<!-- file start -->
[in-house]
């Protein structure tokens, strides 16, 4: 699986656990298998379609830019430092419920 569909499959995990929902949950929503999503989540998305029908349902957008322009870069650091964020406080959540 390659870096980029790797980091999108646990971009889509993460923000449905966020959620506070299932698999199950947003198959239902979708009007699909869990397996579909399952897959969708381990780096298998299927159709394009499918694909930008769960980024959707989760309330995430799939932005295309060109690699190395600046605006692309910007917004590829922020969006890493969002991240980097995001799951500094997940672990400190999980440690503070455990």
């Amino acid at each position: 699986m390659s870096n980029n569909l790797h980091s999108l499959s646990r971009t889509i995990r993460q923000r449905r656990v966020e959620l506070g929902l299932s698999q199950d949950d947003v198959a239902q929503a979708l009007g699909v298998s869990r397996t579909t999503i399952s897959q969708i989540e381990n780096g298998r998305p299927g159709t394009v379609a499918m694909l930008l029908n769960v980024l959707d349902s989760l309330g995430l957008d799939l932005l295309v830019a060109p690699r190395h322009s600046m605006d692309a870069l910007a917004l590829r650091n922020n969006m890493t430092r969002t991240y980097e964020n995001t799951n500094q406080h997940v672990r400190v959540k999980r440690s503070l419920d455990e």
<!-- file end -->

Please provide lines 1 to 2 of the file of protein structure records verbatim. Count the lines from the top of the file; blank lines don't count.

[in-house]
């Protein structure tokens, strides 16, 4: 699986656990298998379609830019430092419920 569909499959995990929902949950929503999503989540998305029908349902957008322009870069650091964020406080959540 390659870096980029790797980091999108646990971009889509993460923000449905966020959620506070299932698999199950947003198959239902979708009007699909869990397996579909399952897959969708381990780096298998299927159709394009499918694909930008769960980024959707989760309330995430799939932005295309060109690699190395600046605006692309910007917004590829922020969006890493969002991240980097995001799951500094997940672990400190999980440690503070455990």